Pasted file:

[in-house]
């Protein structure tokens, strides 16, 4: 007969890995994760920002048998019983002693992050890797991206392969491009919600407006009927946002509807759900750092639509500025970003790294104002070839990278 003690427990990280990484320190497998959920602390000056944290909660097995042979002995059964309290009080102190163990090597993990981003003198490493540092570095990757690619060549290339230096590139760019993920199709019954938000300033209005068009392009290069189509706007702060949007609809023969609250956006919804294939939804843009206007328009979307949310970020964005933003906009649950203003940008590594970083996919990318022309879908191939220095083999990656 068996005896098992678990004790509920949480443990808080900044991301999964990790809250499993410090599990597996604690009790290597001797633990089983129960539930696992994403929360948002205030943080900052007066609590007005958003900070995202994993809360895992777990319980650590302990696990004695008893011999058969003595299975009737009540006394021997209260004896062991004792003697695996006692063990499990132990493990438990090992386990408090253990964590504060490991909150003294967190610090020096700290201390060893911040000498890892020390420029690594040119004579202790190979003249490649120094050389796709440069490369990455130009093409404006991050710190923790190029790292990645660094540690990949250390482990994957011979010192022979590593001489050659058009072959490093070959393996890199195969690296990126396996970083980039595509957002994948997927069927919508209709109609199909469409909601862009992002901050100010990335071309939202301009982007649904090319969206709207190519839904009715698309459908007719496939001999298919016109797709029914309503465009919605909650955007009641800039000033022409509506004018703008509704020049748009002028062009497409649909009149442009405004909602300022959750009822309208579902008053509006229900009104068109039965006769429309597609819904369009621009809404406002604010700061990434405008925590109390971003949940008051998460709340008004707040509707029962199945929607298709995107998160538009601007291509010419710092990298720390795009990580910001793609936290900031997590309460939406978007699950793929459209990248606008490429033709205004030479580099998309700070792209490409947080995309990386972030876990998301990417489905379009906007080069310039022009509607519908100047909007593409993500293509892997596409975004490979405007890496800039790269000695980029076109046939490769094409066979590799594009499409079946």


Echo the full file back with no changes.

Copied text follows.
[in-house]
């Protein structure tokens, strides 16, 4: 007969890995994760920002048998019983002693992050890797991206392969491009919600407006009927946002509807759900750092639509500025970003790294104002070839990278 003690427990990280990484320190497998959920602390000056944290909660097995042979002995059964309290009080102190163990090597993990981003003198490493540092570095990757690619060549290339230096590139760019993920199709019954938000300033209005068009392009290069189509706007702060949007609809023969609250956006919804294939939804843009206007328009979307949310970020964005933003906009649950203003940008590594970083996919990318022309879908191939220095083999990656 068996005896098992678990004790509920949480443990808080900044991301999964990790809250499993410090599990597996604690009790290597001797633990089983129960539930696992994403929360948002205030943080900052007066609590007005958003900070995202994993809360895992777990319980650590302990696990004695008893011999058969003595299975009737009540006394021997209260004896062991004792003697695996006692063990499990132990493990438990090992386990408090253990964590504060490991909150003294967190610090020096700290201390060893911040000498890892020390420029690594040119004579202790190979003249490649120094050389796709440069490369990455130009093409404006991050710190923790190029790292990645660094540690990949250390482990994957011979010192022979590593001489050659058009072959490093070959393996890199195969690296990126396996970083980039595509957002994948997927069927919508209709109609199909469409909601862009992002901050100010990335071309939202301009982007649904090319969206709207190519839904009715698309459908007719496939001999298919016109797709029914309503465009919605909650955007009641800039000033022409509506004018703008509704020049748009002028062009497409649909009149442009405004909602300022959750009822309208579902008053509006229900009104068109039965006769429309597609819904369009621009809404406002604010700061990434405008925590109390971003949940008051998460709340008004707040509707029962199945929607298709995107998160538009601007291509010419710092990298720390795009990580910001793609936290900031997590309460939406978007699950793929459209990248606008490429033709205004030479580099998309700070792209490409947080995309990386972030876990998301990417489905379009906007080069310039022009509607519908100047909007593409993500293509892997596409975004490979405007890496800039790269000695980029076109046939490769094409066979590799594009499409079946």